Hong Kong cross-harbour buses to cut fares further after passing tunnels

Government says move is aimed at providing greater choice for passengers, but critics say it will hurt routes which do not go through tunnels

PUBLISHED : Saturday, 14 January, 2017, 9:02am
UPDATED : Saturday, 14 January, 2017, 9:02am

The government is proposing to introduce a pilot scheme by late March to further reduce fares on cross-harbour routes after they pass through tunnels in a bid to provide greater choice for passengers.

The pilot scheme, involving 12 districts and 60 cross-harbour bus routes, will be introduced in three phases in the first, third and fourth quarters of this year, according to the Transport Department in a paper submitted to Eastern district council.

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The first phase will involve 19 cross-harbour routes in Southern district and Sham Shui Po. They are routes 107, 107P, 170, 171, 671, 970, 970X, 971, 102, 102P, 112, 171, 171A, 171P, 904, 905, 914, 970 and 970X.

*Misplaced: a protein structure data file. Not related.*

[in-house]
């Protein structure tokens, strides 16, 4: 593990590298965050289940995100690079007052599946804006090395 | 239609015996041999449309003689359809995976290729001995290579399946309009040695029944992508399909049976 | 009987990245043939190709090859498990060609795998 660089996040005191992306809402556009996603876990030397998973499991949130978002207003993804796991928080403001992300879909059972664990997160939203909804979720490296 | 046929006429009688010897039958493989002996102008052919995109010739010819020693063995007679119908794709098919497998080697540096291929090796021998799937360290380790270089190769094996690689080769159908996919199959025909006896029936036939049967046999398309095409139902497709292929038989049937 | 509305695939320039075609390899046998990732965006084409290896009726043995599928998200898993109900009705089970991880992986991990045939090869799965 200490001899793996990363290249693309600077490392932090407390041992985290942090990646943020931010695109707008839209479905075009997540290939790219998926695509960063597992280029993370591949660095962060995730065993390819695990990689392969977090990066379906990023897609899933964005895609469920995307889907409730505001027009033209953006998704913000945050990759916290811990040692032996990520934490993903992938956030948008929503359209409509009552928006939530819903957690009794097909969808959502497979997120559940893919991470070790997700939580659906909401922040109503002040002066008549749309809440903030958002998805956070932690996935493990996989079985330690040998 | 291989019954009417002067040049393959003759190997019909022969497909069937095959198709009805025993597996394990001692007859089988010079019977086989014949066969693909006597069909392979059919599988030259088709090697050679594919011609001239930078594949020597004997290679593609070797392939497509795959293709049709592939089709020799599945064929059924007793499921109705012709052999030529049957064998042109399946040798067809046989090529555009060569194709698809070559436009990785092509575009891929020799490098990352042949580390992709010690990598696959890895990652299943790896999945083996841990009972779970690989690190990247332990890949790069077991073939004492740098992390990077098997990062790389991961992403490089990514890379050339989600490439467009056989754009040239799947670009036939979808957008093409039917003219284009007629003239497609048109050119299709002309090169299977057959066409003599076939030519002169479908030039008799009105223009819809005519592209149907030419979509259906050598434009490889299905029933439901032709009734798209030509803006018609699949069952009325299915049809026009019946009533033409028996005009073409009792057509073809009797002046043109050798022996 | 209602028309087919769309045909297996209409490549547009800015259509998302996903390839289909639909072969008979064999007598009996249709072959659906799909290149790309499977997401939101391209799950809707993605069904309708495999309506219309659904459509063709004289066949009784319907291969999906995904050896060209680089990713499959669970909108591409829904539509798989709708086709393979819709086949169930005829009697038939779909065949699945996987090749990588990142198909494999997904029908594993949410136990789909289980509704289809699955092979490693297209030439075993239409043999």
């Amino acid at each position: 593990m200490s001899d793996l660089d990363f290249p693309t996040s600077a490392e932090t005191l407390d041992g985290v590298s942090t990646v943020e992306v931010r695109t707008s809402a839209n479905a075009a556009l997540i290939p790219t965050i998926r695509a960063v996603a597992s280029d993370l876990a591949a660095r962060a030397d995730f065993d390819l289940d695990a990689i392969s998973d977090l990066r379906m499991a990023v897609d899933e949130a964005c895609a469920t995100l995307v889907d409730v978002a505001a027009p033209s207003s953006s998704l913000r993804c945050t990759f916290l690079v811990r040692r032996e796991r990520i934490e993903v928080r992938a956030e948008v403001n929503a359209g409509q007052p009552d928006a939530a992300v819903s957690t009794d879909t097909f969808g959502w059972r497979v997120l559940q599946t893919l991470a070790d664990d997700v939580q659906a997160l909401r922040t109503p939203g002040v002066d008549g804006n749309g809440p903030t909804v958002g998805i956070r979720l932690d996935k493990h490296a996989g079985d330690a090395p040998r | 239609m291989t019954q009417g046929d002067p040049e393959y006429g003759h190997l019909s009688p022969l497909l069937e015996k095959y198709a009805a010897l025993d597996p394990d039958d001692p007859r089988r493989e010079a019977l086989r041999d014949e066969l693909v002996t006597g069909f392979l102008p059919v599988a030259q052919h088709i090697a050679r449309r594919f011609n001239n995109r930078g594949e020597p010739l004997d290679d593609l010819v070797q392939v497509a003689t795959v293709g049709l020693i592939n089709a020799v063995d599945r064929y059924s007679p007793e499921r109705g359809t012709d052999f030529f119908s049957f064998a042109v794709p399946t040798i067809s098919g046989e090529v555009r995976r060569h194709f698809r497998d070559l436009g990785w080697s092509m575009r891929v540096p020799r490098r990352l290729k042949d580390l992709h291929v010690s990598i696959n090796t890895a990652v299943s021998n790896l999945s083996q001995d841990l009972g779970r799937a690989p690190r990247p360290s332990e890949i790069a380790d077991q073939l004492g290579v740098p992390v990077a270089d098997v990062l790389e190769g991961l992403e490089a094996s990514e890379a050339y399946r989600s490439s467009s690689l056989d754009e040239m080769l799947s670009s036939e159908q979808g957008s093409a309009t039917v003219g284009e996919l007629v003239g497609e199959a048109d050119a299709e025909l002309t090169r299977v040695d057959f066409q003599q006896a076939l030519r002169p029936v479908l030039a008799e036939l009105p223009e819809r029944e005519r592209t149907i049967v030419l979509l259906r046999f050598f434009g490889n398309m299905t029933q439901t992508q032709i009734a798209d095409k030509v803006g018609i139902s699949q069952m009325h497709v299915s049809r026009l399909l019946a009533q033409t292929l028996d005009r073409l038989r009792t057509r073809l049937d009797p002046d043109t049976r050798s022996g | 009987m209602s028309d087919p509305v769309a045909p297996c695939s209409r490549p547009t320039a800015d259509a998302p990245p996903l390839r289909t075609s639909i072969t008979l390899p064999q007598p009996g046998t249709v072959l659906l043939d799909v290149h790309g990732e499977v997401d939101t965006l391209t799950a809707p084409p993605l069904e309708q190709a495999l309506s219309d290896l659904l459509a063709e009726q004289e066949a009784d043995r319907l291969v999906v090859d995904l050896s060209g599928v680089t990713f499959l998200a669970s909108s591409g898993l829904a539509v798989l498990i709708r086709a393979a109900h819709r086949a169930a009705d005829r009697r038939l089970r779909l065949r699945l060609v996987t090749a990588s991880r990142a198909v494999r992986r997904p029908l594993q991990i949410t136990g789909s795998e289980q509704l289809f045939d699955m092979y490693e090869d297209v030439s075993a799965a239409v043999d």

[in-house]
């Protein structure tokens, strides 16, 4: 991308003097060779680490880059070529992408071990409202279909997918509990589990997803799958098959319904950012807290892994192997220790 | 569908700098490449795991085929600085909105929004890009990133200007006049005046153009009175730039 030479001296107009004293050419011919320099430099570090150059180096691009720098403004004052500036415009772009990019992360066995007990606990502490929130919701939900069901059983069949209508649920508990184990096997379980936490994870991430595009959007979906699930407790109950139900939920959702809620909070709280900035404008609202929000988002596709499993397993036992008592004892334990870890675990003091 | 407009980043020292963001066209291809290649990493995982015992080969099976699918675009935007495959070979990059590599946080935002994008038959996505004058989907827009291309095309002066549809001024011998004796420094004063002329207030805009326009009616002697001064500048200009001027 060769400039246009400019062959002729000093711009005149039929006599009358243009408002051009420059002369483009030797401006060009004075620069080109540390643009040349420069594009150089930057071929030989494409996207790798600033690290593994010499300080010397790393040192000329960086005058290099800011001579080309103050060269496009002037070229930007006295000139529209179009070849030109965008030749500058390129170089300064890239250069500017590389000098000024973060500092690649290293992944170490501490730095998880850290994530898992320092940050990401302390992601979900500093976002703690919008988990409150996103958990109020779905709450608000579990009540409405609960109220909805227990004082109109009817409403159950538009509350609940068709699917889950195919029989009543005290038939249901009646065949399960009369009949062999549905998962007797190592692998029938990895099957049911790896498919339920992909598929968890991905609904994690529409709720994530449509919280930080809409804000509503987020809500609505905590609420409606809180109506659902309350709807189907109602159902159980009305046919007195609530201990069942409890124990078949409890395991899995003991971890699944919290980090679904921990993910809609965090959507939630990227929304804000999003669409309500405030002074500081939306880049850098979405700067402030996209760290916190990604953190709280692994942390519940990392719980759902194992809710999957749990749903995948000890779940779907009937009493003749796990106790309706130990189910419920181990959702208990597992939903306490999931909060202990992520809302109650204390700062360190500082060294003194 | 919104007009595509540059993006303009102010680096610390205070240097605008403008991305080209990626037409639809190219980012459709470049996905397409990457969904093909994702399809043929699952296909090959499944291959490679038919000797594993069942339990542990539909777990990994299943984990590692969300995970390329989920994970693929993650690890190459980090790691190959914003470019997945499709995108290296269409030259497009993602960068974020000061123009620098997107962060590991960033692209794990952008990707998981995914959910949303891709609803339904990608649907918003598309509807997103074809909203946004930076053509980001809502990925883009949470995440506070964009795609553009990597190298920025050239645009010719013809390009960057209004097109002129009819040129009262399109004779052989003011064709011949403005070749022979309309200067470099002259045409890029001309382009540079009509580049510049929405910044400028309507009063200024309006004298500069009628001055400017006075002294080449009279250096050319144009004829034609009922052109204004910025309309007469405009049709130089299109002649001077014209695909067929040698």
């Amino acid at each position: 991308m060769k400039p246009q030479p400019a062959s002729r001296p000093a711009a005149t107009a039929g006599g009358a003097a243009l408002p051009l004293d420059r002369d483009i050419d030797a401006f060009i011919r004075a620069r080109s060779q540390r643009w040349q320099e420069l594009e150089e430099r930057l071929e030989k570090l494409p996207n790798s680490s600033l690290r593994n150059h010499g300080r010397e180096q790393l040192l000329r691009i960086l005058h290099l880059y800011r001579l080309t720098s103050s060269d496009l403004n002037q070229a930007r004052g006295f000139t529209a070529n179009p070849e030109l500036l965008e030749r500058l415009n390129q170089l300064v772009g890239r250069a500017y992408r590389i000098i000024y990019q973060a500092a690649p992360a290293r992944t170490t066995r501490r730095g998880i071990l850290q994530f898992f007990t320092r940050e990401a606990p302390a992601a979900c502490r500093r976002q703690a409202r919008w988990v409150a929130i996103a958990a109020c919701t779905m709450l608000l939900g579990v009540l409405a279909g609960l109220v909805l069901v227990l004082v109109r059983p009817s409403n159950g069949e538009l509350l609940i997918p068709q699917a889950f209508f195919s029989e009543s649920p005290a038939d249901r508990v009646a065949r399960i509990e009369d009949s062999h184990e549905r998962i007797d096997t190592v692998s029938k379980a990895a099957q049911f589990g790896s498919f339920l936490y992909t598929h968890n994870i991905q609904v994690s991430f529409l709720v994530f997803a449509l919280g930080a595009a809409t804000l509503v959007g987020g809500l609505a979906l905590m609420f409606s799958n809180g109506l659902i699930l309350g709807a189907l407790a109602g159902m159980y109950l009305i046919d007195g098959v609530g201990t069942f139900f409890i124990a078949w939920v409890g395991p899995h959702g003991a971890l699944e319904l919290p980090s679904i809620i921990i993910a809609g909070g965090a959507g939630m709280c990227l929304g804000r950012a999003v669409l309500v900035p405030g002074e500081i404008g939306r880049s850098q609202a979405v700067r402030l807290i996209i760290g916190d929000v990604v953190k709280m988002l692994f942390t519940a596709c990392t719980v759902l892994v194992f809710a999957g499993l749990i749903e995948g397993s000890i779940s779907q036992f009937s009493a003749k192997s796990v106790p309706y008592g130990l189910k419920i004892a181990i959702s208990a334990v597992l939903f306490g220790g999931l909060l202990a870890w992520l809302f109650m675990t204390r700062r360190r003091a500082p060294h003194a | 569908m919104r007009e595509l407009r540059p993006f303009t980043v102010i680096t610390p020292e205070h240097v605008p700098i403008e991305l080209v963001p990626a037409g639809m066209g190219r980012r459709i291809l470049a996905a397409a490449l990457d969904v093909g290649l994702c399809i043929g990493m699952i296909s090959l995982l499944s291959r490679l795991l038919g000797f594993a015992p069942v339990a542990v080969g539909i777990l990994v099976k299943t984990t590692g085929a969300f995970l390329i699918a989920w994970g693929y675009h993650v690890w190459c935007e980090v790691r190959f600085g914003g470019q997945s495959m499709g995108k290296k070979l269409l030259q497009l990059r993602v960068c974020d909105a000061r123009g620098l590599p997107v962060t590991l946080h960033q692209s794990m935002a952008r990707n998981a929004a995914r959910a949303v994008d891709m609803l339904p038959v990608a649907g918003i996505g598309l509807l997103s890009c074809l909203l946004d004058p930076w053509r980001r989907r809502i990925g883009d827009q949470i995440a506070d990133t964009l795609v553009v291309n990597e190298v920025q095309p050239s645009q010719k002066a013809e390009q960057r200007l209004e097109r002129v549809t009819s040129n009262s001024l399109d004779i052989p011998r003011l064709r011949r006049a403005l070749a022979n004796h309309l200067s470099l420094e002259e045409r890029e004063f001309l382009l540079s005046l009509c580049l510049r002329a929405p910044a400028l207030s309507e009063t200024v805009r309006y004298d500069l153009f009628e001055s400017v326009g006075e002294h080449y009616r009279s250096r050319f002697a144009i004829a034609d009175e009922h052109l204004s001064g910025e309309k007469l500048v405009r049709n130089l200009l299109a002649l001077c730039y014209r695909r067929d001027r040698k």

Cross-harbour buses currently charge lower fares after they pass through tunnels, but they are usually higher than those for buses which do not go through tunnels to avoid direct competition.

“In order to provide more choices for passengers, over the past year we discussed with three bus companies, Kowloon Motor Bus, Citybus and New World First Bus, about the possibility of further narrowing the fare difference between these two types of buses,” the department said, adding it would closely monitor the impact of further fare cuts on overall operations.

This means cross-harbour fares will be further reduced after they pass a tunnel. For example, the fare for route 970 will be cut from HK$5.70 to HK$4.50 from Queen Mary Hospital.

Quentin Cheng Hin-kei, spokesman for the Public Transport Research Team, expressed concern that the move would affect the efficiency of cross-harbour buses as they would need to stop more frequently to take on passengers, causing a longer journey time.

“I have doubts about whether this is a good thing or not. I am afraid this will also affect the business of non-cross-harbour buses and provide excuses for bus companies to cut routes and divert all passengers to cross-harbour routes which can obtain greater subsidies from the government for elderly concessionary fares,” he said.